Monday, September 12
The Tanah Lot Temple And Its Guardian Giant Snake
I received a postcard today from Indonesia which features the Tanah Lot Temple or Pura Tanah Lot, as it is sometimes called. The sender obviously knows of my liking for churches, temples and so on.
This temple in Bali is set on a rock formation which, over the years, has become an island, though accessible from the shoreline. It has a long history, with a story attached to the making of the temple.
Tanah Lot Temple is said to be the work of a 15th century priest called Nirartha. While on his travels along Bali's south coast he found this beautiful spot and rested there for the night. Local fishermen saw him and he instructed them to build a holy place where the Balinese Sea Gods could be worshipped.
The island has it's own guardians in the shape of tame black and white snakes, said to be deities.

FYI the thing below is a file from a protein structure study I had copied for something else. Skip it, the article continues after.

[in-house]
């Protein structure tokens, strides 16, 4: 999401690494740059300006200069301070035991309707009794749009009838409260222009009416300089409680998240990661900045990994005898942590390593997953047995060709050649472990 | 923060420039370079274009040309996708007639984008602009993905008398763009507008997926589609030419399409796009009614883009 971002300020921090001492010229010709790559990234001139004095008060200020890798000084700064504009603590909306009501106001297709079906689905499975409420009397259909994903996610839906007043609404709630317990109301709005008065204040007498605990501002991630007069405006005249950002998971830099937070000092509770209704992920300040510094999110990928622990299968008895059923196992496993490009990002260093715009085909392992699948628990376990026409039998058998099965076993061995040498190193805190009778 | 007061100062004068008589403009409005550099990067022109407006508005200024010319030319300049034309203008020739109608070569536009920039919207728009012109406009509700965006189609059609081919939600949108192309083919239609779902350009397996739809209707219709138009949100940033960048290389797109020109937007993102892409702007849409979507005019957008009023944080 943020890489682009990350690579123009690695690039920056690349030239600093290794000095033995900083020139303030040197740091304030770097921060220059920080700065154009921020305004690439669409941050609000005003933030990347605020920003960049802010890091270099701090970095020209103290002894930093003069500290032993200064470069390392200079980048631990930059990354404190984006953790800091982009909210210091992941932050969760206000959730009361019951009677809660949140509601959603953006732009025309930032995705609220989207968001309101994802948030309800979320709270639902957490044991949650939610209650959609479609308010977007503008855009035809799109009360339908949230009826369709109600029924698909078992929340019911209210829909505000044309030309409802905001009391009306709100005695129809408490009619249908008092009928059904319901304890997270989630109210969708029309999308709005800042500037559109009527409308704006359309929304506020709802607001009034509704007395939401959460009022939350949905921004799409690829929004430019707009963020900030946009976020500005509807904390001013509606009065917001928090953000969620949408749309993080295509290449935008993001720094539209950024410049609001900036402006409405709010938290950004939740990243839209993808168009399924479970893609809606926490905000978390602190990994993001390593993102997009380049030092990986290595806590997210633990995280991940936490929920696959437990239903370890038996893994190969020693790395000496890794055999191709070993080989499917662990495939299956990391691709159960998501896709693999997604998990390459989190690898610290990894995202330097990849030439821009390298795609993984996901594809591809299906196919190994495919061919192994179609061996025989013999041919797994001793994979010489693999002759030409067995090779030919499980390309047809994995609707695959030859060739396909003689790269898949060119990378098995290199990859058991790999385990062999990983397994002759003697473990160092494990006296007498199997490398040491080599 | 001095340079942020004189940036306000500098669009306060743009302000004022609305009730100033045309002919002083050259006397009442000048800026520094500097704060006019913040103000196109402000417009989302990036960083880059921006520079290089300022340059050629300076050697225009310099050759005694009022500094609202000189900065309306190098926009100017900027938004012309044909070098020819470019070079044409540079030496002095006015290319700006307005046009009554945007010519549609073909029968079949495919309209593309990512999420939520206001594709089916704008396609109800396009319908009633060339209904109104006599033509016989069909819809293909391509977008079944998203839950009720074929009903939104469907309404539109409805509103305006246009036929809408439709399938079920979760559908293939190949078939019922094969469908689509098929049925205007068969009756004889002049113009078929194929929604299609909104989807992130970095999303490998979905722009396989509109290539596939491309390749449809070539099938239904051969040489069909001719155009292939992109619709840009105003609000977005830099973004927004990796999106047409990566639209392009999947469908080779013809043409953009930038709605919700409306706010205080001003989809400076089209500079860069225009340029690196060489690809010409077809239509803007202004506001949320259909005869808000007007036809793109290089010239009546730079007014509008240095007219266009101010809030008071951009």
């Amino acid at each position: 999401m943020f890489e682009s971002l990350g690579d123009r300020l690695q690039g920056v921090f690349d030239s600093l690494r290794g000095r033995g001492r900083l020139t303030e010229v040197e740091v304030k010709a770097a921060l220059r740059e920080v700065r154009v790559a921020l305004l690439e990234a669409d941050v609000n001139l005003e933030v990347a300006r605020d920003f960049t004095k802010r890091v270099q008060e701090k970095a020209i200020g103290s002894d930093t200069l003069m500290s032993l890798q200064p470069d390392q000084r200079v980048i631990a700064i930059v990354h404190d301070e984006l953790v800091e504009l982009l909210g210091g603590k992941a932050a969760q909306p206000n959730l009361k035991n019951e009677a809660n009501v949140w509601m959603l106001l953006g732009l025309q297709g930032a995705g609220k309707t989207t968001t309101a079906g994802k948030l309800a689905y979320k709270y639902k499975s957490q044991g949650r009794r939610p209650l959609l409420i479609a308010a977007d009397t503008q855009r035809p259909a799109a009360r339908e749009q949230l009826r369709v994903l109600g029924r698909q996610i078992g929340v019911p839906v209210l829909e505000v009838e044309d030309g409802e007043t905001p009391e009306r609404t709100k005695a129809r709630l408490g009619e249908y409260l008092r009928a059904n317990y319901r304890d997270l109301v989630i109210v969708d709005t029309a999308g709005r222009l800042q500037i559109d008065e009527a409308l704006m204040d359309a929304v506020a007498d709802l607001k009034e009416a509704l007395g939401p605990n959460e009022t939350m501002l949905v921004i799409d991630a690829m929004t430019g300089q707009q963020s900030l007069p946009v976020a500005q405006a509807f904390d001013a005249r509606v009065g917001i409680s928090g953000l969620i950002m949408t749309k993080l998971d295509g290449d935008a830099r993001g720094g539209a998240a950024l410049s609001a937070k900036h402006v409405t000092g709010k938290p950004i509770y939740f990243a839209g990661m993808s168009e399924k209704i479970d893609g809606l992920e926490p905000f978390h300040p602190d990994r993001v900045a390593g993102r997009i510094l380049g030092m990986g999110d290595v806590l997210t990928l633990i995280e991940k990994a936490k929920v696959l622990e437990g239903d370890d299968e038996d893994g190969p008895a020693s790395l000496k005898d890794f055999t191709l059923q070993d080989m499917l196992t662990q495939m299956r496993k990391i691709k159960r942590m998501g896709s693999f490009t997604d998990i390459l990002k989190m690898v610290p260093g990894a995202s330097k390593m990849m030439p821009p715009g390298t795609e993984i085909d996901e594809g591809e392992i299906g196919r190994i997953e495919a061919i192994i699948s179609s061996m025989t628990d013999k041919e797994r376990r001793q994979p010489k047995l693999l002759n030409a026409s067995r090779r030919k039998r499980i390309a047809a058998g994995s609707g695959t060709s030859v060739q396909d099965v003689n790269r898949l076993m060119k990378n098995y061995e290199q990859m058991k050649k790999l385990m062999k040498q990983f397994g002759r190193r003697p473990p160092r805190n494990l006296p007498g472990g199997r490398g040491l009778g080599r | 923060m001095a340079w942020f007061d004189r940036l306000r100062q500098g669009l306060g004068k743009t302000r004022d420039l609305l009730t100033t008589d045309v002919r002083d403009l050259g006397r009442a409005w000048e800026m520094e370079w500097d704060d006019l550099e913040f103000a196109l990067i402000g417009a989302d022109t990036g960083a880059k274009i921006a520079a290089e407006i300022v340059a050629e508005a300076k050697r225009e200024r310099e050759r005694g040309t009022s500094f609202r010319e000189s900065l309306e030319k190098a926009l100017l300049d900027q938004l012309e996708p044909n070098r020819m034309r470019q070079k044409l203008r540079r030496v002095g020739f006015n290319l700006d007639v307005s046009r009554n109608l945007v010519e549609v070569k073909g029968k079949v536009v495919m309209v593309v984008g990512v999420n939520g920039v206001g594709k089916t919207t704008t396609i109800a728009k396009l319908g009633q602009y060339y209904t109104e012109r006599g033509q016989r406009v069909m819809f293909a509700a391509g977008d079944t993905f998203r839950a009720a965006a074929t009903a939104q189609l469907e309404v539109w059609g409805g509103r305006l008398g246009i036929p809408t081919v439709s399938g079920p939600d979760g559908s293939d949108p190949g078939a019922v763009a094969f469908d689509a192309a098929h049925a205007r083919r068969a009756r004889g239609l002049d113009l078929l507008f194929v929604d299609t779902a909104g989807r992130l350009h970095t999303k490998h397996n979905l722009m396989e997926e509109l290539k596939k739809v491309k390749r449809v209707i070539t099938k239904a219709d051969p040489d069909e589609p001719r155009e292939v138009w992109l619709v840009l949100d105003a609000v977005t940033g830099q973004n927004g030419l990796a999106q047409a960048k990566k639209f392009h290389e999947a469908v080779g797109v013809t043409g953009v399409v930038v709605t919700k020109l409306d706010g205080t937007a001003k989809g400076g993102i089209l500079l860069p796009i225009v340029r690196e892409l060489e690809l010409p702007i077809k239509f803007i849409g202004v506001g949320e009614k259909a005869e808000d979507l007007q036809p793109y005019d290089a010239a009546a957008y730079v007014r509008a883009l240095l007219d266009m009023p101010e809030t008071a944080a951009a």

At the base of the island, however, there are supposedly poisonous sea snakes to keep away evil spirits and unwanted intruders. Also on guard is a mythological giant snake which is said to have been created from Nirartha's scarf.
The temple is one of seven sea temples situated along the coast, all within sight of the shore.
Though the Tanah Lot Temple looks magnificent I understand it is a bit of a tourist trap, with souvenir shops and restaurants on the approach to the island.
Postcards are always nice to receive but it always makes me want to visit the places shown if, that is, I haven't already visited the area. So I now have itchy feet wanting to lead me to the temple.
The postcard arrived (of course!) on the morning my wife and I were talking about how it had been a while since we had heard from the postcard's sender. There's usually a coincidence in the mix somewhere.
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